Advice Column, Parenting

ins and outs of Positive Parenting

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You may have heard the term ‘Positive Parenting’ thrown around lately. While it may seem like just another parenting trend, it is actually a parenting philosophy and style that is rooted in years of research. Positive Parenting is taking your child’s individual needs, personality and sensitivity into account when raising them. It is based on five main principles.

Positive Parenting principle one: Respect

This one seems simple, but it’s actually not that common amongst parents. We tend to want to teach our children to respect; however, the first thing we should do is respect our children. Acknowledging that our children are people, just like us, that have the right to their own decisions and emotions. It focuses on giving your child space when needed, respecting their body and their dignity – just like we would want others to respect ours. 

Positive Parenting principle two: Proactivity

The next foundation of Positive Parenting is being proactive when it comes to responding to your child. Instead of waiting for your child to throw a temper tantrum and then dealing with it, this philosophy urges parents to try and spot the behaviour as it starts or just before. While you get to know your child, this will become easier. Suppose you are at a birthday party and see your child begin to isolate themselves or rub their eyes. In that case, proactive parenting means you will see these signs, know that your child is tiring and reaching their sensory limit and removing them from the situation before a temper tantrum ensues.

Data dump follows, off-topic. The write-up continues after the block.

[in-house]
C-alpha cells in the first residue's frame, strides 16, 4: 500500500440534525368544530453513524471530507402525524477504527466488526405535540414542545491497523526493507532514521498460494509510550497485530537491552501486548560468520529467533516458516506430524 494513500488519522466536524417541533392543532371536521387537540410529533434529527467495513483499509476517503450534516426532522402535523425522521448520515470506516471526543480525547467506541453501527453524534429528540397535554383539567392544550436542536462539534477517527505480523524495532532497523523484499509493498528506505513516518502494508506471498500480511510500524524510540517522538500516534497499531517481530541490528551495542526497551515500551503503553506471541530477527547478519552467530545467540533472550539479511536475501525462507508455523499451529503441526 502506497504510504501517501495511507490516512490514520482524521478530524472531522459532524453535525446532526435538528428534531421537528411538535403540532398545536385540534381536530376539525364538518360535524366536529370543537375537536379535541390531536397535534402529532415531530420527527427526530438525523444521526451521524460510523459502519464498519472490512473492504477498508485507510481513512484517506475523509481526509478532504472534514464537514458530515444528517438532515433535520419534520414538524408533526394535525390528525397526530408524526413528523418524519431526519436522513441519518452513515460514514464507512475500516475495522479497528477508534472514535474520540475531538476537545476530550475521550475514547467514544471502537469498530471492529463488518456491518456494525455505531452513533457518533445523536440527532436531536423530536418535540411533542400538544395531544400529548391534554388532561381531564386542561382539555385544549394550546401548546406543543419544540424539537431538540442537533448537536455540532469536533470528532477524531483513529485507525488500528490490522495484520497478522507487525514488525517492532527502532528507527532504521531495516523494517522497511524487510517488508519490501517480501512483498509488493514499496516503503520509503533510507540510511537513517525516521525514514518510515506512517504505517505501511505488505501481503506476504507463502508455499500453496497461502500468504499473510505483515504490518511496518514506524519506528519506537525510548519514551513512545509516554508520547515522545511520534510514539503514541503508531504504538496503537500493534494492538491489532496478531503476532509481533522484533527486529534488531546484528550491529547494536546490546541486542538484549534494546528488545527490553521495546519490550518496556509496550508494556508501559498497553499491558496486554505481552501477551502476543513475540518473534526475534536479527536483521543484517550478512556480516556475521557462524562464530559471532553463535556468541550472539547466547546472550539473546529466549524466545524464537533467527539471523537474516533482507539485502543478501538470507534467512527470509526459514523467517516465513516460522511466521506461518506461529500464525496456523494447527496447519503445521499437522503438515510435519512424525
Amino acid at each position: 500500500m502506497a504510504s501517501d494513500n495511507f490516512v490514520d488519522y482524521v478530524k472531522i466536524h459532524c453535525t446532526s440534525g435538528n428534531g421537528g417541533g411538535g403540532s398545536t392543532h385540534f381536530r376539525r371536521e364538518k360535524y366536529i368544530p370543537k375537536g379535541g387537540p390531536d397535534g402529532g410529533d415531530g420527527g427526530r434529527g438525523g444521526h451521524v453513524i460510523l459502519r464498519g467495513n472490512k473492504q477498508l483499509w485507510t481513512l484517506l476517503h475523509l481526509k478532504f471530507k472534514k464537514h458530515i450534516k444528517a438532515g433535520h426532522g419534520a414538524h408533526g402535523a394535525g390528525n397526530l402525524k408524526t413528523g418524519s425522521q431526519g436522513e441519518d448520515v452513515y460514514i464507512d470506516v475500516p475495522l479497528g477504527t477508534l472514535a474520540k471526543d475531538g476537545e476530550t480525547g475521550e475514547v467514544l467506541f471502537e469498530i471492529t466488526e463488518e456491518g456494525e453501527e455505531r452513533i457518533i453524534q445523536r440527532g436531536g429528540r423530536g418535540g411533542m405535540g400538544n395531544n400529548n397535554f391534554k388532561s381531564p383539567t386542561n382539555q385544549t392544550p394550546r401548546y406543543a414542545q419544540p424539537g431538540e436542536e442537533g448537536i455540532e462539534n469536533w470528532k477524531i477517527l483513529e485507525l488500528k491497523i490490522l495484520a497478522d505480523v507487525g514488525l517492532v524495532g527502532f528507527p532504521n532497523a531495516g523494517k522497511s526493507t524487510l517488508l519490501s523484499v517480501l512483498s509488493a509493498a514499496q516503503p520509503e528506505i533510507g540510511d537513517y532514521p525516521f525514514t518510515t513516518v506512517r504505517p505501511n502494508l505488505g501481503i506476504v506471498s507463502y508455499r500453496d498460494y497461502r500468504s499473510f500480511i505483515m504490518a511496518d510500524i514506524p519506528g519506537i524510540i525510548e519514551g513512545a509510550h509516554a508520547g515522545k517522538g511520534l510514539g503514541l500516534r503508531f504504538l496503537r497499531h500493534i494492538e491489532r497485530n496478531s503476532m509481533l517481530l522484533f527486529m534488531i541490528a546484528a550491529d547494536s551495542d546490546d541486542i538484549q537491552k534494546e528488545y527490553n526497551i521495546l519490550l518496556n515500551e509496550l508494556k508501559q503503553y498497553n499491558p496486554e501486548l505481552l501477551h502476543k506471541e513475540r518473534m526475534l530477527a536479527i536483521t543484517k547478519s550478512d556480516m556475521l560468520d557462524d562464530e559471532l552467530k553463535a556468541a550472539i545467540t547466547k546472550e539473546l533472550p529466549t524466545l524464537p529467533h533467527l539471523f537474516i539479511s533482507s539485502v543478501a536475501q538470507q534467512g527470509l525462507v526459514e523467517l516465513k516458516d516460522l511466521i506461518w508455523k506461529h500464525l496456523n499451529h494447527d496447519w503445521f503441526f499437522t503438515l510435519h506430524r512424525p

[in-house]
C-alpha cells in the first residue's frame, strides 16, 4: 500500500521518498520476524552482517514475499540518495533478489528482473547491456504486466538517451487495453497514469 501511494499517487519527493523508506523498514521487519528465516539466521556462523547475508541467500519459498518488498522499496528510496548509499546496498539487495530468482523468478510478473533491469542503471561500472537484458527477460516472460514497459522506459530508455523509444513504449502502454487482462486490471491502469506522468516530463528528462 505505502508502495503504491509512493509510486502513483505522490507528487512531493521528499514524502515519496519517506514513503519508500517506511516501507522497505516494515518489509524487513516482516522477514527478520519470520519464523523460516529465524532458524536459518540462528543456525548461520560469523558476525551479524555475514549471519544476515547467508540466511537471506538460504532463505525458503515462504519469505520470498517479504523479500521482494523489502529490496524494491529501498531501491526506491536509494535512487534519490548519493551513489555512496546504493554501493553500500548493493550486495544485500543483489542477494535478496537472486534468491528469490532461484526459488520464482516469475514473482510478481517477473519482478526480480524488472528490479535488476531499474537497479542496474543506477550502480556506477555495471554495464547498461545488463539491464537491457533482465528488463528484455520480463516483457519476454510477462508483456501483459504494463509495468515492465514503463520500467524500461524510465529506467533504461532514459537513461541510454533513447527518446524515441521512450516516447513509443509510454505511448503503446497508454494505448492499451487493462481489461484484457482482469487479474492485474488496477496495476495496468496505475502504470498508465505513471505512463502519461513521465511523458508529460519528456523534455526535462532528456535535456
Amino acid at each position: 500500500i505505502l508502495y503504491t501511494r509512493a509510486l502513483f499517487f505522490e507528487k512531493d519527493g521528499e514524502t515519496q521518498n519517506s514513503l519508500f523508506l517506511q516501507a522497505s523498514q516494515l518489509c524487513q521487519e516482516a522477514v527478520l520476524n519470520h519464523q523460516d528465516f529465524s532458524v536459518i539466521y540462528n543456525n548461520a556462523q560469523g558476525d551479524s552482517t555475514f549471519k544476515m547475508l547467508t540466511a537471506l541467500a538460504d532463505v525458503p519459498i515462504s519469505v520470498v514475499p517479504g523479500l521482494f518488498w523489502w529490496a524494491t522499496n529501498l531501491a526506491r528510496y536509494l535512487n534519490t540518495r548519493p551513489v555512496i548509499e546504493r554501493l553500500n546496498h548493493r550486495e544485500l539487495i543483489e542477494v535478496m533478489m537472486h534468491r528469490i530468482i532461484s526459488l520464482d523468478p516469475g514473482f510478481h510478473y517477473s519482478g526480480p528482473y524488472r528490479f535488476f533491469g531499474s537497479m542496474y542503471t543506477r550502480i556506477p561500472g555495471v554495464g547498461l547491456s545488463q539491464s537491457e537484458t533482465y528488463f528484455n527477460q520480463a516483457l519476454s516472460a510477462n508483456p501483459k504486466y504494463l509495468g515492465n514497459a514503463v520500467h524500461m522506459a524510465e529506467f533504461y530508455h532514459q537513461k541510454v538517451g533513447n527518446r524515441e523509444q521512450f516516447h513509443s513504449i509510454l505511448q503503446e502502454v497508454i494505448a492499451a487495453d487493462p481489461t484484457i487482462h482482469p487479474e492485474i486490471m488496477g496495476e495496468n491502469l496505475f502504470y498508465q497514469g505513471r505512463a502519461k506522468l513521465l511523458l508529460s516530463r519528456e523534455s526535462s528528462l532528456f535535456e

Positive Parenting principle three: The Bond

Did you know that when babies and young children establish a deep bond with their parents, it helps their brain development and chemical production? It also helps them develop their emotional IQ as they get older. The one sure way to ensure the strength of the bond between yourself and your child is quality time. By quality, we don’t mean amazing adventures or doing special things together. Quality time is simply uninterrupted time with your child. No phones, no TV, no distractions. Just you and baby being together. It can be playtime, reading time, cuddle time, or walk time. Whatever works for you. But spending this close time together will be the foundation of your parent-child bond and will assist you in your parenting for years to come.

Positive Parenting principle four: Empathetic Leadership

You may find many people against Positive Parenting, as they tend to think it is letting your child do whatever they want. However, this is not the case. As a positive parent, while you are understanding of your child’s needs and individuality, you are most definitely still a leader. This means you don’t let them choose what they want, but you do give them options that suit their personality and your boundaries. You still have rules and consequences; you just make sure that these are centred around mutual respect and empathy.

Positive Parenting principle five: Positive Discipline

Positive Parenting doesn’t mean your child does not get disciplined. It means that you approach it in a very different way than what is seen as ‘traditional punishment’. Punishment is a way to make your child suffer so that they think twice about doing it again. Positive discipline teaches your child not to repeat the same action by giving them the tools to do things differently. As a positive parent, when your child needs to be reprimanded is seen as a teachable moment. It’s a chance to guide them to understand their actions and show them how they can start learning to act differently. When you approach discipline with empathy instead of anger, you take away the shame and replace it with an environment where your child feels safe to learn.

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